Toyota joins London Hydrogen Partnership

Katsuhiko Hirose and Kit Malthouse

Toyota has joined the London Hydrogen Partnership (LHP), bringing Hydrogen and fuel cell-powered vehicles a step closer to reality in the capital.

The deal means Toyota has committed to work with other members of the partnership to bring hydrogen and fuel cell technology to London, as part of a wider plan to secure new jobs and investment whilst reducing environmental impact.

Hydrogen Fuel Cell Vehicles (FCV), such as the Toyota FCV-R, are accepted by many as a viable long-term successor to today’s diesel and petrol passenger vehicles.

Read our exclusive interview with Toyota’s ‘Mr Hydrogen’ Katsuhiko Hirose (pictured above, right), the man behind the FCV-R, here.

Over the last few years the LHP has initiated over £50 million worth of hydrogen projects; including bringing new hydrogen buses, taxis, scooters, refuelling stations, commercial vehicles and fuel cell Combined Heat and Power units to London.

Deputy Mayor, Kit Malthouse (pictured above, left), said: “We want Toyota and the London Hydrogen Partnership to develop a roadmap for fuel cell vehicles and hydrogen refuelling station rollout. Toyota will provide invaluable insights and bring global experience to the Mayor’s innovative ‘smart’ low carbon low emission transport activities. I welcome their commitment to London’s positive economic future”.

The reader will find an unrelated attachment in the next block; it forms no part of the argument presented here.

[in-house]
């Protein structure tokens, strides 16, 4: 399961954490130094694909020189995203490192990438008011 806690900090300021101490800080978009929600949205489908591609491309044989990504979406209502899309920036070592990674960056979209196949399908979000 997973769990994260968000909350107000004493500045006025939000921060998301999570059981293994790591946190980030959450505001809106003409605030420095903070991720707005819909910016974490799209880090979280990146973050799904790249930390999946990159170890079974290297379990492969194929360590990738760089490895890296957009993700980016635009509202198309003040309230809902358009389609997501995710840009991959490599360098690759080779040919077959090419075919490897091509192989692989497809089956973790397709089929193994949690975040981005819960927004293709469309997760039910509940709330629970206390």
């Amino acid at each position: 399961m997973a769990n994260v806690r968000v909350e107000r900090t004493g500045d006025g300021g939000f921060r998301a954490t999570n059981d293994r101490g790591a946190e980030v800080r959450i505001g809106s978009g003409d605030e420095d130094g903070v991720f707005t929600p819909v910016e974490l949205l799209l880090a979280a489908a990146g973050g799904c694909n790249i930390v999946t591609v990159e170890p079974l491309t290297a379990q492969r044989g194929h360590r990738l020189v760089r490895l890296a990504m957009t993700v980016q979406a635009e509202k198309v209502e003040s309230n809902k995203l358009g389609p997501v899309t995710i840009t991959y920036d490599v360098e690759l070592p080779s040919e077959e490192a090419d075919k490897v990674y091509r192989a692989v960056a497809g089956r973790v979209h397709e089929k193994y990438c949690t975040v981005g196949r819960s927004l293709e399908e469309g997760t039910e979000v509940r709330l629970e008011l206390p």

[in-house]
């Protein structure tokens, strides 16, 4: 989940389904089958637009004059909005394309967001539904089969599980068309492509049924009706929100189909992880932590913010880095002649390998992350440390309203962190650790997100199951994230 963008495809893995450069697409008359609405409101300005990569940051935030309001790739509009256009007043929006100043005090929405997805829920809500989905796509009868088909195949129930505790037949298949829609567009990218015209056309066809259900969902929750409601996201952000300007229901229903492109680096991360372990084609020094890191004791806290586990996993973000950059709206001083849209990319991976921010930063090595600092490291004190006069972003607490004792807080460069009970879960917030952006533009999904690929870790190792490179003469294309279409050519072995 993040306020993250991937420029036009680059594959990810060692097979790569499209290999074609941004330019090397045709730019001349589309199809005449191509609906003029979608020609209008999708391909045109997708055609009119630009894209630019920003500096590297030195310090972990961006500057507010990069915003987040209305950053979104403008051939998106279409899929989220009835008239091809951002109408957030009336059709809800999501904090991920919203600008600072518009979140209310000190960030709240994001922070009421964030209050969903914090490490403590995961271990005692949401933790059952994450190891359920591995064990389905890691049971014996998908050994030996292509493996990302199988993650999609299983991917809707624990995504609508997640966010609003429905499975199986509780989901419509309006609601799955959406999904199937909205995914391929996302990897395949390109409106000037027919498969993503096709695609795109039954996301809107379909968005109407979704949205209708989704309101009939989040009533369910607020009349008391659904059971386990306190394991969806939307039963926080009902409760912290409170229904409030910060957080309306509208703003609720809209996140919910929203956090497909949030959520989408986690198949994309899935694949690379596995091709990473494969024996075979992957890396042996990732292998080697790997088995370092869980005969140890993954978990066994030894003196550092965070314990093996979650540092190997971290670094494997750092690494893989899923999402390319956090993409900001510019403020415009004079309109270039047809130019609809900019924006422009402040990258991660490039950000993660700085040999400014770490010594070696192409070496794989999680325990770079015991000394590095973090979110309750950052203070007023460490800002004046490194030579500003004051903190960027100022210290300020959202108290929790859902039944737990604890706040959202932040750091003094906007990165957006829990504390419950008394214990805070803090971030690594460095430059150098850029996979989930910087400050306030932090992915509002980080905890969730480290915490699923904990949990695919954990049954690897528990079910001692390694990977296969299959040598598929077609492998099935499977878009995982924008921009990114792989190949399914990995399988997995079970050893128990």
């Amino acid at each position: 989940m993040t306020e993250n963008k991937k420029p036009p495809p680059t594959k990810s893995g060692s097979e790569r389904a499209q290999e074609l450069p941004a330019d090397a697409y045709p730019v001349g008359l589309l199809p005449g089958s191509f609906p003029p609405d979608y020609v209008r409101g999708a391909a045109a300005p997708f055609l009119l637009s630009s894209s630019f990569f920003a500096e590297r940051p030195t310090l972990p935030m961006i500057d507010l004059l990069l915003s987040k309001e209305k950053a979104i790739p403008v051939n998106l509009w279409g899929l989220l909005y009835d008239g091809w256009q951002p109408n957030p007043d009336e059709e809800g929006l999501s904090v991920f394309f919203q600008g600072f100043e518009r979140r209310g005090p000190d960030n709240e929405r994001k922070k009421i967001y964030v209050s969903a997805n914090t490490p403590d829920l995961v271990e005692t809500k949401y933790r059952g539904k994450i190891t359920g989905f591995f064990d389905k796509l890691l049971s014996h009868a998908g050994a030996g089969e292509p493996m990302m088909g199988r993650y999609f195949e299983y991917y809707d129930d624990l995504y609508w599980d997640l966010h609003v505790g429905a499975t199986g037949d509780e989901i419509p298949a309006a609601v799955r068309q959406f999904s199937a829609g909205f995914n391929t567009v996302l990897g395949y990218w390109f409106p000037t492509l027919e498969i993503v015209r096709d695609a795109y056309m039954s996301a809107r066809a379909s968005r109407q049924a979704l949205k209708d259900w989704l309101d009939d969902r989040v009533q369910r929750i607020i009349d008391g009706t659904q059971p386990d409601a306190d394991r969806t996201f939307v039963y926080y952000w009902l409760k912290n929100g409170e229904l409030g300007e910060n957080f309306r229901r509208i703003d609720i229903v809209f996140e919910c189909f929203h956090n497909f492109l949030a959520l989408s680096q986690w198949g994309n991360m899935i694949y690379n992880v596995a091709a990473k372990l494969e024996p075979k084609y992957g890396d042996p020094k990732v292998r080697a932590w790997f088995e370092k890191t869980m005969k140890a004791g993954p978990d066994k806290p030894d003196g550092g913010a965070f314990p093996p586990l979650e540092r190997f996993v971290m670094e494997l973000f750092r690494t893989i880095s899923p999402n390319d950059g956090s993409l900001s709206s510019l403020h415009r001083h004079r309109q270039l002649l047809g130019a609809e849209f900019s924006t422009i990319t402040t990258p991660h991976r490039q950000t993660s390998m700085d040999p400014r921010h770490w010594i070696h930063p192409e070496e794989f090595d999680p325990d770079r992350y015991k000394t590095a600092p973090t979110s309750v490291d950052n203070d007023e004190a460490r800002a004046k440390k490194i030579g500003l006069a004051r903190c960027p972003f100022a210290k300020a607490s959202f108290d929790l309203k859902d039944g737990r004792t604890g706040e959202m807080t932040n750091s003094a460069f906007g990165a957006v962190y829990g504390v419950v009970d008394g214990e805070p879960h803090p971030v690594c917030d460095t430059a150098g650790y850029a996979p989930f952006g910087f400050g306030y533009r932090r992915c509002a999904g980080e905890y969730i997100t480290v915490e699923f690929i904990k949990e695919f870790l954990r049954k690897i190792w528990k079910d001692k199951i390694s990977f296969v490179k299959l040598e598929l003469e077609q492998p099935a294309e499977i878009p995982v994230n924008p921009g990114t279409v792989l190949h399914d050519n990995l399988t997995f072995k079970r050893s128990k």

Graham Smith, Managing Director, Toyota Motor Europe, London Office added: “We are pleased to participate within the London Hydrogen Partnership and add our support to its ambitions to develop and enable clean, sustainable hydrogen fuel cell transport for the capital. Toyota believes this technology offers great potential for sustainable transport and will be among the first manufacturers to bring hydrogen-powered vehicles to the European market in 2015 where hydrogen supply infrastructure is in place.

“With the benefit of our extensive experience in fuel cell research and development as part of our mission to develop low carbon low emission transport, we aim to provide practical insights into how London might best encourage and benefit from hydrogen-powered transport.”

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